•  
  •  
 

Publisher

The Association of Digital Forensics, Security and Law (ADFSL)

Abstract

Digital crime scenes take place in the context of physical crime scenes. Virtual crime scene reconstruction is an activity where investigators create a 3- dimensional (3-D) model of an actual crime scene for the purpose of determining the events that lead to the crime. While virtual crime scene reconstruction is currently used for analyzing physical scenes, it can also help investigators visualize and explore ways digital media could have been used to perpetrate a crime. In this technology corner we explore one of the technologies underlying virtual crime scene reconstruction: 3-D modeling.

References

Carrier, B., & Spafford, E. (2003). Getting Physical with the Digital Investigation Process. International Journal of Digital Evidence , 2(2), 1-20.

Miller, M. T. (2009). Crime Scene Investigation. In S. H. James, & J. J. Nordby, Forensic Science: An Introduction to Scientific and Investigative Techniques (pp. 167-192). Boca Raton, FL: CRC Press.

National Institute of Justice. (2008, April 9). Electronic Crime Scene Investigation: A Guide for First Responders, Second Edition. Retrieved January 10, 2012, from U.S. Department of Justice: http://www.nij.gov/publications/ecrime-guide-219941/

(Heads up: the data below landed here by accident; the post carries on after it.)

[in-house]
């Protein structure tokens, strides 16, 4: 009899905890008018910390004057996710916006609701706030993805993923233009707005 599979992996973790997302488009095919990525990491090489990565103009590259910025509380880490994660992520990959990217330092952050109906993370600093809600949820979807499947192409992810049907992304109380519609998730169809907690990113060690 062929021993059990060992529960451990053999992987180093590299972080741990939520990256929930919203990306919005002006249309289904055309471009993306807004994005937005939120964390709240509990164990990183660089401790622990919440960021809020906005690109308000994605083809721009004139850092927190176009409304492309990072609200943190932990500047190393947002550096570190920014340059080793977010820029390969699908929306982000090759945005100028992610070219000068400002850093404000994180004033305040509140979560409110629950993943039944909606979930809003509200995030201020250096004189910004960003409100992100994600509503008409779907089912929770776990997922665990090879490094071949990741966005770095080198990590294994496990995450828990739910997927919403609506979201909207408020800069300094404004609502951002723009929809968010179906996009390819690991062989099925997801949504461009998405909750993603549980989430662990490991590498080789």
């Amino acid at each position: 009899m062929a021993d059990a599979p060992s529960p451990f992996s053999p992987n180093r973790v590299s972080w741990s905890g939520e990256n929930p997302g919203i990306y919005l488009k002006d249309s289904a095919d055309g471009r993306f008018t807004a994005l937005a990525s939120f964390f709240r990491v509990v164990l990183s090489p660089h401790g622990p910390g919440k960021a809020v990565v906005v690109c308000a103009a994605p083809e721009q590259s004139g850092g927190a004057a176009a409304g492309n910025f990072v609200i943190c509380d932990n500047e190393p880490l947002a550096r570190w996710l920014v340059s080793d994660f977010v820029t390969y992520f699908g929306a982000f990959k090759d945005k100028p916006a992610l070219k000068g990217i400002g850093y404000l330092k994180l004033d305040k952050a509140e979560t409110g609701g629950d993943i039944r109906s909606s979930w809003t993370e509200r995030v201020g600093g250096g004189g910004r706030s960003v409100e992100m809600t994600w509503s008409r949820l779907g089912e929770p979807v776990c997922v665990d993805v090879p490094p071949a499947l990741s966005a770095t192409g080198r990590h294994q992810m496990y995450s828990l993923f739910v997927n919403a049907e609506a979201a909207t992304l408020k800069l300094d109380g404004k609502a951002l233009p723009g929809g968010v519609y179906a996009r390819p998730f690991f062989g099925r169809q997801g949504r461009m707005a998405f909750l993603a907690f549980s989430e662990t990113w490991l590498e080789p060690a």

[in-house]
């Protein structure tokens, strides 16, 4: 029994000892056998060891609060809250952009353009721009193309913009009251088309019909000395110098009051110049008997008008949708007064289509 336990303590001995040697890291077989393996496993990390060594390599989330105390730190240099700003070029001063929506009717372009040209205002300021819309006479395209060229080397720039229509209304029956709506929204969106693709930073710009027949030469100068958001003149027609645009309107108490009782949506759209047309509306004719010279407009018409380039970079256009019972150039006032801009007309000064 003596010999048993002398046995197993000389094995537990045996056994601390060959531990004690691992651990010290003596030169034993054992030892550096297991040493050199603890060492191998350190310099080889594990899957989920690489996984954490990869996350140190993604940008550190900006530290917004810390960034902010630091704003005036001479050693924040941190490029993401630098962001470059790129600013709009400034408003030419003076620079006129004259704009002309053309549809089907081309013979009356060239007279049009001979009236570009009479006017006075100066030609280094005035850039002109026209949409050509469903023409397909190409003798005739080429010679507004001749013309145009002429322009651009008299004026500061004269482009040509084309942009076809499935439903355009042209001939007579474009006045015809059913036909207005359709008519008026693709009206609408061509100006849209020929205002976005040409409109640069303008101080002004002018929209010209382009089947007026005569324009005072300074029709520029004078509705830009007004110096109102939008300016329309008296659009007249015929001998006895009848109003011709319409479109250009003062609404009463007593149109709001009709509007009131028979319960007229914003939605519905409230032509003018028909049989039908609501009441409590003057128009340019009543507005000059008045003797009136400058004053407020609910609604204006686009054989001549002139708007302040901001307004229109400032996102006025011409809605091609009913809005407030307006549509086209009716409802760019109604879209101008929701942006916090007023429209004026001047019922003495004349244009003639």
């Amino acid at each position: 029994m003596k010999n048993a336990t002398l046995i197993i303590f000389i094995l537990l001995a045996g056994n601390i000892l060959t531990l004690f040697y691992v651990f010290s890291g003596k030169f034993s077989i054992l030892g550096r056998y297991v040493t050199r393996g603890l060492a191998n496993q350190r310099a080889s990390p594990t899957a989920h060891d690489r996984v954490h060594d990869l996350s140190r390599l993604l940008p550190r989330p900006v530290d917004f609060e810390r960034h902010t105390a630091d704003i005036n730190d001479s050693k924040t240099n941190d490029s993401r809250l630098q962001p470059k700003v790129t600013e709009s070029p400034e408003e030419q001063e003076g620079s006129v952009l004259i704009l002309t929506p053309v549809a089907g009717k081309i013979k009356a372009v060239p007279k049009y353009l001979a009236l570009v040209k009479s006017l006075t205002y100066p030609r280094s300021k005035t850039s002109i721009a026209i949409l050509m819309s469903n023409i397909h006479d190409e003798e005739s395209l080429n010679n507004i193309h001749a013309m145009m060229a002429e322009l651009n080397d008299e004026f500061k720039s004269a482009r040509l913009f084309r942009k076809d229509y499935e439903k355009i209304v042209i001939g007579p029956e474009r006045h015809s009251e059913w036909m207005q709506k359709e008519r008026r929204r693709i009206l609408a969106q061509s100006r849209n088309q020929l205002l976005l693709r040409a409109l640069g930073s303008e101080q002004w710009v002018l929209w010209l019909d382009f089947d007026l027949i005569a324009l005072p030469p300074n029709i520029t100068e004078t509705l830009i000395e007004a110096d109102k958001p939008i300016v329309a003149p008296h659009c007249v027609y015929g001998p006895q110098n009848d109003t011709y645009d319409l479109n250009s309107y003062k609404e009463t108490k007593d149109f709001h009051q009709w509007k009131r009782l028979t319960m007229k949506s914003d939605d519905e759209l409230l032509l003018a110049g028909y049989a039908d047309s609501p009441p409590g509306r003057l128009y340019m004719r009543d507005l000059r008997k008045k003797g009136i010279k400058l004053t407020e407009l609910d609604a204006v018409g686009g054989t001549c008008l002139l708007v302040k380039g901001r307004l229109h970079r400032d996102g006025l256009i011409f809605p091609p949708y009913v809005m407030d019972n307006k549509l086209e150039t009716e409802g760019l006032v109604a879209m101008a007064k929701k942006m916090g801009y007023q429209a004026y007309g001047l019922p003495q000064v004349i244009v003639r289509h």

Se, S., & Jasiobedzki, P. (2005). Instant Scene Modeler for Crime Scene Reconstruction. Proceedings of the 2005 IEEE Computer Society Conference on Computer Vision and Pattern Recognition.

Why a Diagram is (Sometimes) Worth Ten Thousand Words. (1987). Cognitive Science , 11, 65-99.

DOI

https://doi.org/10.15394/jdfsl.2011.1108

 

To view the content in your browser, please download Adobe Reader or, alternately,
you may Download the file to your hard drive.

NOTE: The latest versions of Adobe Reader do not support viewing PDF files within Firefox on Mac OS and if you are using a modern (Intel) Mac, there is no official plugin for viewing PDF files within the browser window.